Meshuggah’s “Immutable” Album Review by: Mayaz Dimashki
As someone who is a fan of djent, I never really got into Meshuggah, and when I decided to listen to this album I was expecting the famous 0-0-0-0 guitar chugs, and I was not surprised when this is what I got. Starting from the first riff in the first song “Broken Cog”, I realized that this album will not be surprising me with any genre defying music.
While this album did not change the usual tone of Meshuggah as a band when it comes to their playstyle, it was also not even remotely bad, even for a person like me who is not that into the band. I actually enjoyed it! The technicality of their riffs, the blast beats by the beast Tomas Haake and Jens’s vocals are top notch. I usually judge an album by how many of its riffs get stuck in my head after I’m done with it and at least 5 riffs and sections have stuck with me here, which is more than some of my favorite bands’ new albums (looking at you Dream Theater.)
We start off with Broken Cog that sets the tone for the whole album, while not as complex and fast as the other songs, it still fits perfectly as a first track that eases the listener and grabs their hand leading them to the pits of hell that is the next track. The Abysmal Eye comes next starting with an immediate blast beat after the whispering outro of the previous track. I immediately fell in love with the guitar solo here, it made me feel entranced with how it fits wonderfully with the ominous vibe the whole song gives off. The same could be said about the next song on the list, Light The Shortening Fuse, which slows down a bit in the middle adding a tone of melancholy before Jens growls his way out of that vibe back to the general ominous tone the album has built up until now.
While the songs so far have been a bit on the extreme/djent side, the next song Phantoms adds some groovy riffs to the mix while maintaining the feeling of extremity and power. Going to a complete halt half way through with a nasty breakdown (I can already feel myself getting injured in the mosh pit at this exact moment.) Ligature Marks returns to the djenty vibes but adds some lead riffs that add a terrifying mood to the song before the vocals assert the fear. The next track, God He Sees In Mirrors, sounded the most Meshuggah to me, with a super complex solo line, deadly blast beats and overall harsh vocals.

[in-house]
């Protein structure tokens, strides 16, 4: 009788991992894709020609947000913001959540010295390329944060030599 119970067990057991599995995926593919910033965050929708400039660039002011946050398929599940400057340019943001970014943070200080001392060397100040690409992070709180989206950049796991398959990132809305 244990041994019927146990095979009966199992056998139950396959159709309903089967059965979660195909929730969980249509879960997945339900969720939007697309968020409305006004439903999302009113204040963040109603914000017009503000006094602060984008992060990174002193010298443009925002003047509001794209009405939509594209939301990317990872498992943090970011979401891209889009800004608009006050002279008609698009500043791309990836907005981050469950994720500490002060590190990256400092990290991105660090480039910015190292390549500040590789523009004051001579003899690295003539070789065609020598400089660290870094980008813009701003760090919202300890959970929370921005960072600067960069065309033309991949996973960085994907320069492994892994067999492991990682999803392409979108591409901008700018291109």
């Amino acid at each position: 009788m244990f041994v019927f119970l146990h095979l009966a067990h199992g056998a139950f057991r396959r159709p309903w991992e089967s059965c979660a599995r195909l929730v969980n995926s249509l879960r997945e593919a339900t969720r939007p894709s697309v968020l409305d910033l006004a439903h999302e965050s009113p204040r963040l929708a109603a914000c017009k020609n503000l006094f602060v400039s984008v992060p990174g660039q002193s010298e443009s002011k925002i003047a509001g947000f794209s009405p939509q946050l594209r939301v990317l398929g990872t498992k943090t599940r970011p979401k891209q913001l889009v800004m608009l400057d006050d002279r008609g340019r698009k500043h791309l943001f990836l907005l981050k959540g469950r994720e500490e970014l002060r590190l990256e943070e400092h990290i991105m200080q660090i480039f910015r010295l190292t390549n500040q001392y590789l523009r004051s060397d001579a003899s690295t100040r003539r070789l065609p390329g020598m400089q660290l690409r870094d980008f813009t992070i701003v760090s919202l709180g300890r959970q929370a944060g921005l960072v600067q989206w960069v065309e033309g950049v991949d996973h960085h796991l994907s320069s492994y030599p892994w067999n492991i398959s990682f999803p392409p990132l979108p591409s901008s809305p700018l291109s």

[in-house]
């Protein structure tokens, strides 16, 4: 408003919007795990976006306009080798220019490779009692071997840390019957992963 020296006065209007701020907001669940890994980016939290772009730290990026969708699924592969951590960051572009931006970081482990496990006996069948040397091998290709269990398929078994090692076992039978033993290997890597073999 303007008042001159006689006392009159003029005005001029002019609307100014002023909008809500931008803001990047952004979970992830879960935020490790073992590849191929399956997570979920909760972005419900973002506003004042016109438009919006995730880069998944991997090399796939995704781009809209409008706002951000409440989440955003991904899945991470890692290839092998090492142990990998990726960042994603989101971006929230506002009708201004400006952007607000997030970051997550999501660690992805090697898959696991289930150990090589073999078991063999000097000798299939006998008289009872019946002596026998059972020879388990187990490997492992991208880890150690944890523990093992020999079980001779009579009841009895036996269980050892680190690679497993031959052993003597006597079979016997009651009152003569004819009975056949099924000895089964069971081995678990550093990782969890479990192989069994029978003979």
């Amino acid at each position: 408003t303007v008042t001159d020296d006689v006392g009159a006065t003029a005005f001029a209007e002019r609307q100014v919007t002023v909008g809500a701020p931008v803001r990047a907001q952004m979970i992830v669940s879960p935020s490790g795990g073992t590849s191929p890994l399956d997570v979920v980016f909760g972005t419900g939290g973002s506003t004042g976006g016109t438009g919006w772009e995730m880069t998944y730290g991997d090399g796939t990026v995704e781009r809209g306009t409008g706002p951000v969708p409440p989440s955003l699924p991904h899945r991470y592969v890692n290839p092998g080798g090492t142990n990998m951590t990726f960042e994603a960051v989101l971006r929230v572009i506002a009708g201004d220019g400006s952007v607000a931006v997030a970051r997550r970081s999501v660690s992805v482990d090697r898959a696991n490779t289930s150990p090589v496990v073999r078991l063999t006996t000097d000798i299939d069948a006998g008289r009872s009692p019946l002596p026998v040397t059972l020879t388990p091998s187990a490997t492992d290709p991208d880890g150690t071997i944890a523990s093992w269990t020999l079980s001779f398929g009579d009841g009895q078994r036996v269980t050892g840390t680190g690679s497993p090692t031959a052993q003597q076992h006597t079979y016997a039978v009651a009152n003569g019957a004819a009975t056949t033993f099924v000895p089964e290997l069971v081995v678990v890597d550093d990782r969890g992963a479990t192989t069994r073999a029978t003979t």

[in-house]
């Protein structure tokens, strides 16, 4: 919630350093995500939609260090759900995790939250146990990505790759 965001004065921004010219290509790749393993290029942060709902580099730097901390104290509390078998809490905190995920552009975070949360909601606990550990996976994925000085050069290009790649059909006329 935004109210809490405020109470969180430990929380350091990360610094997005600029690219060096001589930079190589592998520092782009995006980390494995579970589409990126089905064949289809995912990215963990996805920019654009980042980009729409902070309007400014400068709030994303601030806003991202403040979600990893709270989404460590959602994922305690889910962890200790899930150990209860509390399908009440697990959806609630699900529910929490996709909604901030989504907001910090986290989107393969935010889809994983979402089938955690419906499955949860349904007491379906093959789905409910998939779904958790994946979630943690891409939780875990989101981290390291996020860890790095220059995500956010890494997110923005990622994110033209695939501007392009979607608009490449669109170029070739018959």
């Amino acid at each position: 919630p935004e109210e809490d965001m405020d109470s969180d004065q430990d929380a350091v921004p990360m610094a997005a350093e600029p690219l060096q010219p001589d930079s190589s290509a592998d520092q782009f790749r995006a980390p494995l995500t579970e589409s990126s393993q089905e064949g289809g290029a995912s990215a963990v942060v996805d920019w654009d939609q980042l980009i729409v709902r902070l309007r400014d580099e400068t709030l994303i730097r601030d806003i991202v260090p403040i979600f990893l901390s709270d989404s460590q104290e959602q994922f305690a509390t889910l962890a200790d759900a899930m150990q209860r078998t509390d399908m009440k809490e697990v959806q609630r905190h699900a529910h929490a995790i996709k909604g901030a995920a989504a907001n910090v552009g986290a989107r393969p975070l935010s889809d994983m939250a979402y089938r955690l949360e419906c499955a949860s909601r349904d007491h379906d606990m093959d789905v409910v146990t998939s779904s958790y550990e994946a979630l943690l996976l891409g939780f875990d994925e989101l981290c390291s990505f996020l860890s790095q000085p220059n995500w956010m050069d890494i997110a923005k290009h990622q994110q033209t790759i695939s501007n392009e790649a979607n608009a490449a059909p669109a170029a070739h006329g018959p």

Almost halfway through the album, we are welcomed with a calming clean guitar intro in the longest song on the album, They Move Below. This is in my opinion the crown jewel of the whole album, although it’s an instrumental. A lot of feelings get invoked throughout the song and the genius arrangement just gets better every minute as it gets heavier and heavier and more technical. Following that amazing trip, we are grabbed by the throat and pulled back down to the heavy riffs and vocals of Kaleidoscope, the highlight of this song is the technical solo around halfway through. Black Cathedral is 2 minutes of scary guitar riffs. I can imagine a 15th century church burning in the background, which culminates into the next track.
Unfortunately, this is where the album starts feeling repetitive and boring, the songs quickly become very familiar and very predictive. While generally not a bad thing because they maintain the same theme throughout the album, it still feels like the album ended and is repeating the previous songs again. Up until the last track Past Tense which begins with a clean riff that takes you out of the repetitiveness and into a confusing and ominous feel for about 3 minutes then back to the “how long is left in this song still?” feeling.
Overall, I’d say the album is not a masterpiece, but it is also not bad. It is worth a listen if you’re not a fan, but you’ll love it if you are. The mixing and mastering is of high quality and the band is excellent in their instruments. I would give this album a 7 out of 10.
Album Art Cover and Track-listing:
|1.||“Broken Cog”||Mårten Hagström||Hagström||5:35|
|2.||“The Abysmal Eye”||Tomas Haake||Dick Lövgren||4:55|
|3.||“Light the Shortening Fuse”||Hagström||Hagström||4:28|
Haake – Lövgren
|6.||“God He Sees in Mirrors”||Haake||Lövgren||5:28|
|7.||“They Move Below”||(instrumental)||Hagström||9:35|
Haake – Lövgren
|10.||“I Am That Thirst”||Haake||Hagström||4:40|
|12.||“Armies of the Preposterous”||Haake||
Haake – Lövgren